Thursday, August 9, 2012

Dumb Shit Restrooms

Please,come in and touch everything...

Judging from the majority of public restrooms I visit, I often wonder if they even knew that germs existed in the fifties. I only say that because each time nature forces me to visit one, it feels to me like I’ve just taken a step into the past. Some restrooms are honestly just a room and a door with the bare-essentials thoughtlessly thrown in, which would be all fine if it were the fifties, but not now. I consider myself to be a vigorous pusher of technology and, I guess to some degree, an aspiring innovator, and from the majority of what I have seen, there is minimal innovation and a lacklustre amount of the available inexpensive technologies when it comes to our public restrooms. My general rule for judging the best is one with the least amount of post-soap hand-contact as possible, but because of a borderline-retarded design, it seems that people are trying to maximise that number. So, since I sometimes like to chest-thump with little resolve, this time I’m going to give some realistic, inexpensive answers that can basically make any hand to germ contact a thing you’ll need to tell your grandchildren about as they gaze at you, astonished.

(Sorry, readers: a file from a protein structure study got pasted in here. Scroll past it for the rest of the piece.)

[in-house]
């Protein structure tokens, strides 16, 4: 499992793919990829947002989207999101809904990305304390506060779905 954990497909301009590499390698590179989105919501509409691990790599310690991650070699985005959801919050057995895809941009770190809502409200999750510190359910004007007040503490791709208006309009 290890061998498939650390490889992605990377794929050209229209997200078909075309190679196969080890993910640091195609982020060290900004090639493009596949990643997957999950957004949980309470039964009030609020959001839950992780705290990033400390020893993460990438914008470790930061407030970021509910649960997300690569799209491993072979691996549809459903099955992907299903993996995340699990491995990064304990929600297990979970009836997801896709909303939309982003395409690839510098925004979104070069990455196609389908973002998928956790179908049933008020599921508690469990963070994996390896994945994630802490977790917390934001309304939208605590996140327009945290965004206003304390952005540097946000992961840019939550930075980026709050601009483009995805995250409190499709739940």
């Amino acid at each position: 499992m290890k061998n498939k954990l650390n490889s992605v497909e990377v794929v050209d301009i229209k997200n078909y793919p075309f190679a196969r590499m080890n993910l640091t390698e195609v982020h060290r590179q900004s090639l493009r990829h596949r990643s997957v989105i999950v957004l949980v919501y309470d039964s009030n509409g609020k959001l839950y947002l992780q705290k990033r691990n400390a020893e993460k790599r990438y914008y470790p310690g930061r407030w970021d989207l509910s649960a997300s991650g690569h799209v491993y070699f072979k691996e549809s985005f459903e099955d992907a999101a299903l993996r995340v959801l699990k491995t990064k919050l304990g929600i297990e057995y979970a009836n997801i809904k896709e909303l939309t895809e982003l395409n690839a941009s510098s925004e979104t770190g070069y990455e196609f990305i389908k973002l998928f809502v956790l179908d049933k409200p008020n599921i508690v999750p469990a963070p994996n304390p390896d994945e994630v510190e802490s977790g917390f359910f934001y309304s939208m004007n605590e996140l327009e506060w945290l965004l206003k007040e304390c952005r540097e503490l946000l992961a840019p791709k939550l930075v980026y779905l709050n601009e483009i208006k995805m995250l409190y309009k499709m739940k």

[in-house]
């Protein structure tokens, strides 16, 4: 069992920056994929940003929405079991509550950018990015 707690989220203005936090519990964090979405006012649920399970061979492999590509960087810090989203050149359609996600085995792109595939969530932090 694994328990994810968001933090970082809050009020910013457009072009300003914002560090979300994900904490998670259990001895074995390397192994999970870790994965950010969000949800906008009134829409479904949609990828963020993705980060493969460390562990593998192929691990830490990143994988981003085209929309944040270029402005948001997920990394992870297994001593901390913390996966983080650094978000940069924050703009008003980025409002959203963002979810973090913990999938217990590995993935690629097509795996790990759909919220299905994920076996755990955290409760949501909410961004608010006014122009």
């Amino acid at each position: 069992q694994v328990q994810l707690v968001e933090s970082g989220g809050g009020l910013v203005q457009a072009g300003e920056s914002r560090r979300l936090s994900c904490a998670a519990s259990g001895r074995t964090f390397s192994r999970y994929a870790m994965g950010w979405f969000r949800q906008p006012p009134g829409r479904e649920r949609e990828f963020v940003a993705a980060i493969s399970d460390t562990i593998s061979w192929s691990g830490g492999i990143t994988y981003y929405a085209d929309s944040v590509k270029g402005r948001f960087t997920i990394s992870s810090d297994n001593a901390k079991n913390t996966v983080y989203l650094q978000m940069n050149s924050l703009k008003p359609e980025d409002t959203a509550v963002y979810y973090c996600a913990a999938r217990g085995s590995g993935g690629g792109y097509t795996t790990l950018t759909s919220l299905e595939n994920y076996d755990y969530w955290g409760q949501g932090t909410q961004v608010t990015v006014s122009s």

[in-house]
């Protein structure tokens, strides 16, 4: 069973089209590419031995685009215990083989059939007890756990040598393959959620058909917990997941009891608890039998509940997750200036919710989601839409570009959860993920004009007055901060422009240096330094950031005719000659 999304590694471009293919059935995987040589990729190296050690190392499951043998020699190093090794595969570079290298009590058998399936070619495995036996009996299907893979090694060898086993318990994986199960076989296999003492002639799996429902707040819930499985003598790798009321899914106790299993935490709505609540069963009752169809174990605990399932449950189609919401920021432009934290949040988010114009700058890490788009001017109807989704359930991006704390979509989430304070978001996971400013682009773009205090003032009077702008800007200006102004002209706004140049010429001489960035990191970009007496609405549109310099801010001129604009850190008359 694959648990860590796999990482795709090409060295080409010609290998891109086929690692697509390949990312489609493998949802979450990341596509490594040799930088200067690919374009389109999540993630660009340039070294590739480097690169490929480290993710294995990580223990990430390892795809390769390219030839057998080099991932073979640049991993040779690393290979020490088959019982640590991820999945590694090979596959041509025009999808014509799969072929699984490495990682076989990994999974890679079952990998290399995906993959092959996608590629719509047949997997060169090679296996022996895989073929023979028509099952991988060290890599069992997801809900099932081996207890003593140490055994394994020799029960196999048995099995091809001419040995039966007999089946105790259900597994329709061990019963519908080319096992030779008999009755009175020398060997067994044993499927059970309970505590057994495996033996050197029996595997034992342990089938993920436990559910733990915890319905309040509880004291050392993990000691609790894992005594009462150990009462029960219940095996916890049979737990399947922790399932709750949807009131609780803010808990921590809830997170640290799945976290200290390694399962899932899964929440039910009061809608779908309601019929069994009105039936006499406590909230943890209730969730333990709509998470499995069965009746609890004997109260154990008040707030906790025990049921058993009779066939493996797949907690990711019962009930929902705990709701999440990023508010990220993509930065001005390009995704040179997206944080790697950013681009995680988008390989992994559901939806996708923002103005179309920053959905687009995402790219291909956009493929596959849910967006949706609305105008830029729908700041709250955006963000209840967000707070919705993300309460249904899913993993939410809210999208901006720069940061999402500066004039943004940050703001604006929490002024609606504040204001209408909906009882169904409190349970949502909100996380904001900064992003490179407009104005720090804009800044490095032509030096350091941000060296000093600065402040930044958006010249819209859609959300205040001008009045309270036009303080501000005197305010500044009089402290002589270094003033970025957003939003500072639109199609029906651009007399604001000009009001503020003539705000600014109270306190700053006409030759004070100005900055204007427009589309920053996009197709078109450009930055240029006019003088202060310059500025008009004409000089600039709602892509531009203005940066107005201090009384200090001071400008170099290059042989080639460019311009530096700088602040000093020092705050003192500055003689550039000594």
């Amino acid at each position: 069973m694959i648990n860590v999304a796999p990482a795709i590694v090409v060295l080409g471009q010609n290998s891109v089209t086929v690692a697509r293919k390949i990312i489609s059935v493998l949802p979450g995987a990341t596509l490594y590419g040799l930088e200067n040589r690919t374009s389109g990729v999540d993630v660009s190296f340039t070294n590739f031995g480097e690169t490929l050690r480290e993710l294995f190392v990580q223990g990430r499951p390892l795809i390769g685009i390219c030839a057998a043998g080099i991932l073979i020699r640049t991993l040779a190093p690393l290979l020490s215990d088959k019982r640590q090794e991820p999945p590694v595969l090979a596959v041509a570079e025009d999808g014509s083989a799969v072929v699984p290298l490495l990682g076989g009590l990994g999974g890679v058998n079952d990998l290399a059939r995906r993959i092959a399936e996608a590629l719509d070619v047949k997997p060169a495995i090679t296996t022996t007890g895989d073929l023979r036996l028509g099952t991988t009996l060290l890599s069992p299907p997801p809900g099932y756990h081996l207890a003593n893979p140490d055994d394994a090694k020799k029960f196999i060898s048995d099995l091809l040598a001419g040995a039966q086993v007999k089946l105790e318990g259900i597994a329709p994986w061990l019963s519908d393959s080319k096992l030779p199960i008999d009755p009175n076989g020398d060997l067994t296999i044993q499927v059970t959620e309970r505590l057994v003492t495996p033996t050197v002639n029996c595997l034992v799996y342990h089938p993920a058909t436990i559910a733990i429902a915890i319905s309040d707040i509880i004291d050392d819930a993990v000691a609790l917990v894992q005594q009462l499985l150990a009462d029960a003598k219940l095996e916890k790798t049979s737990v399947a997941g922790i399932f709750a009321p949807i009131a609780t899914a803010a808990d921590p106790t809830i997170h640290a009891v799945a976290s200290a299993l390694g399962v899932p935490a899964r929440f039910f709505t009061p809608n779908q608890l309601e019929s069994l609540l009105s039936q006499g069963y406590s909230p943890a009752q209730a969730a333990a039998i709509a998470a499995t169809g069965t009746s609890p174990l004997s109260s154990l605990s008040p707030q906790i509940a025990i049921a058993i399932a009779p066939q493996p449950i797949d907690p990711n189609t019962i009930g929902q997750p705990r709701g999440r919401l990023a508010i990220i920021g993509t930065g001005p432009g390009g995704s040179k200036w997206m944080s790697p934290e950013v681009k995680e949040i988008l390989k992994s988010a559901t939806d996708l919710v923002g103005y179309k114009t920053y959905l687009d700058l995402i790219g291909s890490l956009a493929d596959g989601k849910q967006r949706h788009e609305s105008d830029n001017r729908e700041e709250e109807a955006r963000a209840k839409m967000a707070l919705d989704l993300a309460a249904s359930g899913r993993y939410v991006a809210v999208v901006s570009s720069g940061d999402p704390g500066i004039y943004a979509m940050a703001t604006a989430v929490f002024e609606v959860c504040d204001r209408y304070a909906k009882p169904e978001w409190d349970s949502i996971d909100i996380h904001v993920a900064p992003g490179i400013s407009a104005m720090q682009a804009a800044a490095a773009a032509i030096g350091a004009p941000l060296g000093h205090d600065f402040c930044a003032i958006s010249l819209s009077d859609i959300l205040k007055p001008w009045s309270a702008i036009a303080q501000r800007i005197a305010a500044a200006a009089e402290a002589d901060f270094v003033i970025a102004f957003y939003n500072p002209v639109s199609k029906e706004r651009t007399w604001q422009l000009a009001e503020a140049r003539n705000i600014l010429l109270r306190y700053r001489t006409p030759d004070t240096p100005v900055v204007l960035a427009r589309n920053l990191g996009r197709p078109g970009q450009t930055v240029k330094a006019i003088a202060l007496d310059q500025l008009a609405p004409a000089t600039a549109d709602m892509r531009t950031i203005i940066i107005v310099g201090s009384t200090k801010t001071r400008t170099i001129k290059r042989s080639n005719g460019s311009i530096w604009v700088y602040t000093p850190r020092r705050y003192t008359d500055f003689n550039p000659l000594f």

Firstly, do something about that damn door! I have a saying, and it is “dumber than doorhandles in a restroom”. It is seriously the restroom-realm’s ‘Wicked Witch of the West’. Door-handles are just such an old-fashioned idea. The thing that makes the door so bad is that it cancels out every effort you have made in the tedious pursuit of hygiene; even those trying to be hygienic can’t be when there’s a doorhandle in the equation. Think about it: when you’re in there, you touch the cubicle-lock, you touch the seat, you touch your bits, the flush, then the cubicle-lock again, the tap and the soap dispenser – majority of which you and everybody else before you have touched. So then you wash all of that off and your hands are immaculate, only to have to touch a tap and a fucking doorhandle, both of which are teaming with either your fresh-germs or every douchebag-Neanderthal’s germs who didn’t bother cleaning the shit (yes, I said ‘shit’!) off of their hands before you; nonsense! And I didn’t even mention the fact that even things that never get touched by our hands are still disease-ridden due to airborne faecal and urine particles. Basically, by building doors for our amenities by a design that is only viable in a home of two, they are sending out the message that they want you to have e.coli.